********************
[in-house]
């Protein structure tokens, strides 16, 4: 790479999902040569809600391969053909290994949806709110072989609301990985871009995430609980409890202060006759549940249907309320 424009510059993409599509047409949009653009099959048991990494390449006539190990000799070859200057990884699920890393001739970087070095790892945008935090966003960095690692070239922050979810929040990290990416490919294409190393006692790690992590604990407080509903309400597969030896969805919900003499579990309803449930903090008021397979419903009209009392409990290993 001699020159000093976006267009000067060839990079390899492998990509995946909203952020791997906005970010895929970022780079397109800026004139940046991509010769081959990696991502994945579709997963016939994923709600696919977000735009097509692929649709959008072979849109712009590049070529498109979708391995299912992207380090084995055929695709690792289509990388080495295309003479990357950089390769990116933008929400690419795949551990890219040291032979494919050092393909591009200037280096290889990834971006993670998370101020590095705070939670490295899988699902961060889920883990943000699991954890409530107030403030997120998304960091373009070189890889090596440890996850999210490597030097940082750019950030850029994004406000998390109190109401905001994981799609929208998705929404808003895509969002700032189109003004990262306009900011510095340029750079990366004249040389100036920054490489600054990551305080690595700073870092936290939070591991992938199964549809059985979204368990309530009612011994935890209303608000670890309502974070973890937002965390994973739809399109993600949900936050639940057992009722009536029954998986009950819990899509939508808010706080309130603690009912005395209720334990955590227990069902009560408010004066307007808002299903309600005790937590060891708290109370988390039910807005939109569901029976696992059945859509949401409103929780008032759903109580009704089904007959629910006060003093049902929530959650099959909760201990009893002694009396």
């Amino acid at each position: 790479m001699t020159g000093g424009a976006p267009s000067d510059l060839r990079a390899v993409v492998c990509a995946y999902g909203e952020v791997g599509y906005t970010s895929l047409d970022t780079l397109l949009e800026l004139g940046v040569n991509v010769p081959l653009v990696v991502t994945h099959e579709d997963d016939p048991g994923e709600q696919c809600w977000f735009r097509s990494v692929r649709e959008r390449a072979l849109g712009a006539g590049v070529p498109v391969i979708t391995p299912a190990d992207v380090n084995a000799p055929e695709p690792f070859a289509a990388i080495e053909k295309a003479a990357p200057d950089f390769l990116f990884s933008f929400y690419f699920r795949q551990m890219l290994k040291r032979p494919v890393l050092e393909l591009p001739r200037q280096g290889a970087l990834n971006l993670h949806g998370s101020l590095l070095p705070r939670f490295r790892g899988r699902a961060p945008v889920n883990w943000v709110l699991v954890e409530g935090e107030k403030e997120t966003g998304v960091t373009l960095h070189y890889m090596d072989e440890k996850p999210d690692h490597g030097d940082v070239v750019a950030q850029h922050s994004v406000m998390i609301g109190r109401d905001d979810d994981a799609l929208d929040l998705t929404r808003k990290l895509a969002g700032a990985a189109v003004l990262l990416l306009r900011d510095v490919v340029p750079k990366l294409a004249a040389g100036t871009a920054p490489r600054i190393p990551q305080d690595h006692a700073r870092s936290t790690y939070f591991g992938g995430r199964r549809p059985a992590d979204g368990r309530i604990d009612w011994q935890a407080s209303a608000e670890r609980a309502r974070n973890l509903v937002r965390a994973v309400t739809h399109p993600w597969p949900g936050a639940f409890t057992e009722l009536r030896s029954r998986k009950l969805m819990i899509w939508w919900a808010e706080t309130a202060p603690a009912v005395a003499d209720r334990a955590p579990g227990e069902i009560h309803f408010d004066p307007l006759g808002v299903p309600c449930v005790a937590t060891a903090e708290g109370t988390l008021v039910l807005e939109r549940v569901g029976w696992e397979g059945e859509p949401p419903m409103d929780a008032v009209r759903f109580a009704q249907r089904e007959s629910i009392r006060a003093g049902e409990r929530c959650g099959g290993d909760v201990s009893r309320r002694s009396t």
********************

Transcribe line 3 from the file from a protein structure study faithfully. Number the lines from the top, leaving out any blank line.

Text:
């Amino acid at each position: 790479m001699t020159g000093g424009a976006p267009s000067d510059l060839r990079a390899v993409v492998c990509a995946y999902g909203e952020v791997g599509y906005t970010s895929l047409d970022t780079l397109l949009e800026l004139g940046v040569n991509v010769p081959l653009v990696v991502t994945h099959e579709d997963d016939p048991g994923e709600q696919c809600w977000f735009r097509s990494v692929r649709e959008r390449a072979l849109g712009a006539g590049v070529p498109v391969i979708t391995p299912a190990d992207v380090n084995a000799p055929e695709p690792f070859a289509a990388i080495e053909k295309a003479a990357p200057d950089f390769l990116f990884s933008f929400y690419f699920r795949q551990m890219l290994k040291r032979p494919v890393l050092e393909l591009p001739r200037q280096g290889a970087l990834n971006l993670h949806g998370s101020l590095l070095p705070r939670f490295r790892g899988r699902a961060p945008v889920n883990w943000v709110l699991v954890e409530g935090e107030k403030e997120t966003g998304v960091t373009l960095h070189y890889m090596d072989e440890k996850p999210d690692h490597g030097d940082v070239v750019a950030q850029h922050s994004v406000m998390i609301g109190r109401d905001d979810d994981a799609l929208d929040l998705t929404r808003k990290l895509a969002g700032a990985a189109v003004l990262l990416l306009r900011d510095v490919v340029p750079k990366l294409a004249a040389g100036t871009a920054p490489r600054i190393p990551q305080d690595h006692a700073r870092s936290t790690y939070f591991g992938g995430r199964r549809p059985a992590d979204g368990r309530i604990d009612w011994q935890a407080s209303a608000e670890r609980a309502r974070n973890l509903v937002r965390a994973v309400t739809h399109p993600w597969p949900g936050a639940f409890t057992e009722l009536r030896s029954r998986k009950l969805m819990i899509w939508w919900a808010e706080t309130a202060p603690a009912v005395a003499d209720r334990a955590p579990g227990e069902i009560h309803f408010d004066p307007l006759g808002v299903p309600c449930v005790a937590t060891a903090e708290g109370t988390l008021v039910l807005e939109r549940v569901g029976w696992e397979g059945e859509p949401p419903m409103d929780a008032v009209r759903f109580a009704q249907r089904e007959s629910i009392r006060a003093g049902e409990r929530c959650g099959g290993d909760v201990s009893r309320r002694s009396t």